Therefore, the principles of listening to your child and setting boundaries are important to ensure your children are using their electronics safely to help them thrive. Just like you trained your child to cross the road in stages and slowly let them go further afield, you need to guide your child whilst they learn about the benefits and risks of using the internet/gaming/social media.

Tips for parents

  • There are some useful websites at the end of this blog, which give information about different social media apps, how to educate your child on keeping safe online and how to monitor/restrict your child’s online activity.
  • Adults are role models. Think about your own activity. Do you put your phone away when your child speaks to you? How much of your life do you publicise? Are you posting photos of your children without asking their permission? Are you ensuring your children can’t see any material you have viewed which is inappropriate for them?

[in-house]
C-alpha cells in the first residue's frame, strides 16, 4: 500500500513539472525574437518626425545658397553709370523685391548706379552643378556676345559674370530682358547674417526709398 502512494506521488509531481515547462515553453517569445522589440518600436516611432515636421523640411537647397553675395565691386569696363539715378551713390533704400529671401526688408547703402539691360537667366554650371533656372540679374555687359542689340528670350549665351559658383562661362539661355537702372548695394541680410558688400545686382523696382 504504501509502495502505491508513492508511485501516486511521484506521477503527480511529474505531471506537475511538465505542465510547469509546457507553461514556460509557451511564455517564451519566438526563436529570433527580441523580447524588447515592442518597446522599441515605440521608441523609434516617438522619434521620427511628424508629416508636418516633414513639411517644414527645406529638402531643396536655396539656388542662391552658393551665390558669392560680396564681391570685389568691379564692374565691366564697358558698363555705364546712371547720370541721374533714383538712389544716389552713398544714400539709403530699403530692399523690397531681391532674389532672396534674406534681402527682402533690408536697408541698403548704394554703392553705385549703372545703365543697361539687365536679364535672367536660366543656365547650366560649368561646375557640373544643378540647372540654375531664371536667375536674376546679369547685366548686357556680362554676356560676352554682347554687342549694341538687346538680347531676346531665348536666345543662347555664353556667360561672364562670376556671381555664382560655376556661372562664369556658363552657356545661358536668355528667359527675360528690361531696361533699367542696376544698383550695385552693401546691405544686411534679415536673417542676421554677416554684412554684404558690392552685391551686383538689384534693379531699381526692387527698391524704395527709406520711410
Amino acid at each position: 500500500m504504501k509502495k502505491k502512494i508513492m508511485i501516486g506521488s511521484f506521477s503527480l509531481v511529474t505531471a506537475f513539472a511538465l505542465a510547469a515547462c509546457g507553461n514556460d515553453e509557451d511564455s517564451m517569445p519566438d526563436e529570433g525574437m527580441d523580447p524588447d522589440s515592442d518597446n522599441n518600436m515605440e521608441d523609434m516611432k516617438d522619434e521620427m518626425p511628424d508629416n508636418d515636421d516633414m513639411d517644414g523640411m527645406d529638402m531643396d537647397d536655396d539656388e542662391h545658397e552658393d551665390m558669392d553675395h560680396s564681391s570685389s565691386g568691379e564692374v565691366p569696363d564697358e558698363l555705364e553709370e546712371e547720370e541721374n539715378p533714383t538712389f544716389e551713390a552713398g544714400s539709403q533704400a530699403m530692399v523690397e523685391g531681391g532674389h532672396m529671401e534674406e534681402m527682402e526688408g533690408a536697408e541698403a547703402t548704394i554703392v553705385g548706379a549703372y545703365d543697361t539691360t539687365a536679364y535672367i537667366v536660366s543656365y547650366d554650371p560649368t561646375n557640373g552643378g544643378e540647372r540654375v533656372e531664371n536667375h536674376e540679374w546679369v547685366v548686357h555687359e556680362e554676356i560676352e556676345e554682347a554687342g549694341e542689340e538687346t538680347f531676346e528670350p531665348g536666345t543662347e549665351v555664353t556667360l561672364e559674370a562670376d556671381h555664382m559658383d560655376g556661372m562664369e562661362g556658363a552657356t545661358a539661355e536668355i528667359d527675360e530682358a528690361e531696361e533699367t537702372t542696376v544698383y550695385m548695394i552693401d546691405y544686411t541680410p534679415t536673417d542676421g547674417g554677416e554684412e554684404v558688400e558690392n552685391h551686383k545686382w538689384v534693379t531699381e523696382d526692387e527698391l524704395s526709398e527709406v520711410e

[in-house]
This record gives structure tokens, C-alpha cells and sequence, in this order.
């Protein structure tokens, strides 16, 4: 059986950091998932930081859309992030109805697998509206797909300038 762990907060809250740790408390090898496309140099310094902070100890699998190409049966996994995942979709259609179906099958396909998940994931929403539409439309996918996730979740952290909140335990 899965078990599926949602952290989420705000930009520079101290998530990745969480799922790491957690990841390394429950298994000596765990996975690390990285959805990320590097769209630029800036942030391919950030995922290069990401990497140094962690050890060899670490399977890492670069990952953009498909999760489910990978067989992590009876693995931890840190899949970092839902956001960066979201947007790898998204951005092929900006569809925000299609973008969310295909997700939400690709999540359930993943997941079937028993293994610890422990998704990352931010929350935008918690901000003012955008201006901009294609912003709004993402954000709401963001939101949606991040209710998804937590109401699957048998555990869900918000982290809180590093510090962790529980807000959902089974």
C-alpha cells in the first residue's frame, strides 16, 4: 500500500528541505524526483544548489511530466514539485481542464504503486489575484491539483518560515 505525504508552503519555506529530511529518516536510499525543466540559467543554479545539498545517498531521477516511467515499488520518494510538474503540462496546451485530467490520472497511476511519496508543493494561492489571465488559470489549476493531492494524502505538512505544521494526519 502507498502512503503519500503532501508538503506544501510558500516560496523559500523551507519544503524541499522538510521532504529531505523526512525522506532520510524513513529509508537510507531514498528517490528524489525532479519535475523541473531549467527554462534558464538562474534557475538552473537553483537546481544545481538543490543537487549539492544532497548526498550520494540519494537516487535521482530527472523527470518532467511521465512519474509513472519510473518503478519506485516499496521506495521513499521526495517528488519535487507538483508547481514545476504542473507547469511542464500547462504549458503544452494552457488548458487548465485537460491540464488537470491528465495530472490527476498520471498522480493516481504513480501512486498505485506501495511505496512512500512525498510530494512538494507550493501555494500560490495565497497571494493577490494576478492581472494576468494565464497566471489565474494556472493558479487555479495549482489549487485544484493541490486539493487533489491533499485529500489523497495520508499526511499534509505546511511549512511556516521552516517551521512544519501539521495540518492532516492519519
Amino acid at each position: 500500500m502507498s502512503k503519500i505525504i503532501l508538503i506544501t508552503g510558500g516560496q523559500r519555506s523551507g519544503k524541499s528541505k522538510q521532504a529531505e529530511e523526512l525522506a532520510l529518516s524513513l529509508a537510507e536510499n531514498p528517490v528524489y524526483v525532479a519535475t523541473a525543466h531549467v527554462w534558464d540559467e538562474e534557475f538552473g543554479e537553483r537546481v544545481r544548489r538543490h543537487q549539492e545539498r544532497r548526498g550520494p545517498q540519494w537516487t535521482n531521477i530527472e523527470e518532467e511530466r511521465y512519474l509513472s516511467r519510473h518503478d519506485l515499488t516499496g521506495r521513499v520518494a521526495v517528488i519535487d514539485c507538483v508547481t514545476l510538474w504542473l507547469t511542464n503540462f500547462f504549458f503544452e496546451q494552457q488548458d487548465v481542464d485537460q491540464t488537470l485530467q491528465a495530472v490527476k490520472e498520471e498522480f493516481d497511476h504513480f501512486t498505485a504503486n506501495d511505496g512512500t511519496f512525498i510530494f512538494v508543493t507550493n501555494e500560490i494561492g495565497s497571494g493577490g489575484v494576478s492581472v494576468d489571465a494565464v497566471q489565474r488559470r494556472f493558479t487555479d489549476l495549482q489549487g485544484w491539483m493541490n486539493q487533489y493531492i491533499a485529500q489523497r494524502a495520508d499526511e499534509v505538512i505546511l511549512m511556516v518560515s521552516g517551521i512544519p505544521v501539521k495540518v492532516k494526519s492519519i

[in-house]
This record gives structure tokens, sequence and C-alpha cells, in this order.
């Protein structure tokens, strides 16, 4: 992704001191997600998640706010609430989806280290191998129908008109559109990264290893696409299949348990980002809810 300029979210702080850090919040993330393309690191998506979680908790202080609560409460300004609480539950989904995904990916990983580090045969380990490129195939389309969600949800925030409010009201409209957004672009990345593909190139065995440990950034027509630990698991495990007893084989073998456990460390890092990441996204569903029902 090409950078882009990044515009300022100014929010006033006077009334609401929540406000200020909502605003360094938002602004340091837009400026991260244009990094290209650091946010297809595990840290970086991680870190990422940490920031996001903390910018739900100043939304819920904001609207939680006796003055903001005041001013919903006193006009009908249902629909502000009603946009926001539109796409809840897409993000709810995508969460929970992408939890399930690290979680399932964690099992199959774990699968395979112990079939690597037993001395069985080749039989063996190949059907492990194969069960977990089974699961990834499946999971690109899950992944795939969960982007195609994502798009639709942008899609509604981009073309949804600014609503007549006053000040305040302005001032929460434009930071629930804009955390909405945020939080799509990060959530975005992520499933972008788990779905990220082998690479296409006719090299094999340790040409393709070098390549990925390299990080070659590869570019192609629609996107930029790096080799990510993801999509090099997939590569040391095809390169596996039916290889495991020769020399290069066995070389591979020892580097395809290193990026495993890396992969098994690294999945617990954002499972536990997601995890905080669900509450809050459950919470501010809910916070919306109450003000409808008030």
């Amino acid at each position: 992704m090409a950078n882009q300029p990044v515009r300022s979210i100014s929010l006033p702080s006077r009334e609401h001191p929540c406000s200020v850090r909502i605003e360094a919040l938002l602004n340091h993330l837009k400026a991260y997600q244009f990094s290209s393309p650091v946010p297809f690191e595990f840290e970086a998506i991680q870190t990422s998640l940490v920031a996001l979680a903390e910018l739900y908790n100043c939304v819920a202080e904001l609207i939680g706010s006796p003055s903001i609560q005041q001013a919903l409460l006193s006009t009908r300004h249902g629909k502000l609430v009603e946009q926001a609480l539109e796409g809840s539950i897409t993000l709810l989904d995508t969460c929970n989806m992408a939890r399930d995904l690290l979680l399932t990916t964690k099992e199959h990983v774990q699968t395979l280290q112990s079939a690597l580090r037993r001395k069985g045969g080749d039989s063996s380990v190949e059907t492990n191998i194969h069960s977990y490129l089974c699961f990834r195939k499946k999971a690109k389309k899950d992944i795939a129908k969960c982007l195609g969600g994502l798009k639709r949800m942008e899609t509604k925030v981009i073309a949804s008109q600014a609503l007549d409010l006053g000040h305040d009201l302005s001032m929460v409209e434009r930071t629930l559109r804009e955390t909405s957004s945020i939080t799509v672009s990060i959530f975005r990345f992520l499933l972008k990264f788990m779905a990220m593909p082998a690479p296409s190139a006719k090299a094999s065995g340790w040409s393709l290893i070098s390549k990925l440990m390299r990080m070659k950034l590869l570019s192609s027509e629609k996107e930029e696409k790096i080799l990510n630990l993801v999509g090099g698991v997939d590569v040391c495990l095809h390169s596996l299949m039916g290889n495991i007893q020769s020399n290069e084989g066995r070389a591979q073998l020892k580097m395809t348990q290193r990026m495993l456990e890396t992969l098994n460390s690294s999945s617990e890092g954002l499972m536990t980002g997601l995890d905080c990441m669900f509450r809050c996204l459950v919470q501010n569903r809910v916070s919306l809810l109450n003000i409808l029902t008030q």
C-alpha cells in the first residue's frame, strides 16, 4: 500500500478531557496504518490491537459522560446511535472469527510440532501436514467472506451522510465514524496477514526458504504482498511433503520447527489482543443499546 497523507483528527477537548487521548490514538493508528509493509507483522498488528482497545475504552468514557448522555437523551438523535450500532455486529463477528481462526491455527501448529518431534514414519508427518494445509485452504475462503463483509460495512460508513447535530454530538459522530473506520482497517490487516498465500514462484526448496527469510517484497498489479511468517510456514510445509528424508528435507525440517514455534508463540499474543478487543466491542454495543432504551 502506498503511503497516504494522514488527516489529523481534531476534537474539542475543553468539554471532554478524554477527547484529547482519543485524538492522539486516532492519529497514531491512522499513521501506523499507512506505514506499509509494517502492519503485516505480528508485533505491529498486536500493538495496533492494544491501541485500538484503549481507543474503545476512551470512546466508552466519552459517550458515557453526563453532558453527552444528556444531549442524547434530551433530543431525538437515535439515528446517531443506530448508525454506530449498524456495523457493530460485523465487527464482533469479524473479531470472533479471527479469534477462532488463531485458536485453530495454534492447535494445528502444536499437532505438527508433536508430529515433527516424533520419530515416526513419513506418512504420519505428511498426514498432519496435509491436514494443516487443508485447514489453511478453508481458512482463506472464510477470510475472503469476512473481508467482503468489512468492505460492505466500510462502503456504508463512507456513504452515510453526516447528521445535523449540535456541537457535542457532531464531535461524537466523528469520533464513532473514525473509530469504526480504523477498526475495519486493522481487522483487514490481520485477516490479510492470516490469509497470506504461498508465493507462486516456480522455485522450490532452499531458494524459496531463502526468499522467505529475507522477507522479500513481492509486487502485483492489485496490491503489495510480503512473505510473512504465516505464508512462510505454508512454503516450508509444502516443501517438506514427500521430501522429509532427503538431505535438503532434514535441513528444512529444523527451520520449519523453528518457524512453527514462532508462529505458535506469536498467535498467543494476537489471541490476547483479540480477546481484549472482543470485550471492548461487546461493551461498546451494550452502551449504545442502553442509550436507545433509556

• Set family rules, such as no phones at meal times.
  • Set age-appropriate boundaries and watch out for changes in your child’s behaviour.
  • Discuss the risks of social media and gaming on mental health with your preteens/teenagers. Find out what information your child’s school teaches as this is a good place to start a conversation.
  • Encourage them to follow aspirational/inspirational posts, rather than things that make them feel worse about themselves.
  • Stay interested and curious. Encourage them to talk about their gaming, the apps they use and their socialising online.
  • Listen to their perspective in order to negotiate boundaries with them. Be aware that their friends might hear you when you are demanding them to get offline.
  • Let your child know that they can come to you to discuss their worries, even if some might feel embarrassing for both of you.
  • Join in with their videos and say hi to their friends when they ask you!
  • Access to gaming and social media before bed affects sleep. Charging them outside of the bedroom is an important rule.
  • Lastly, encourage your child to do activities with you or their friends away from their devices.

Further reading: Children, Technology and Healthy Development by Catherine Knibbs

Useful websites: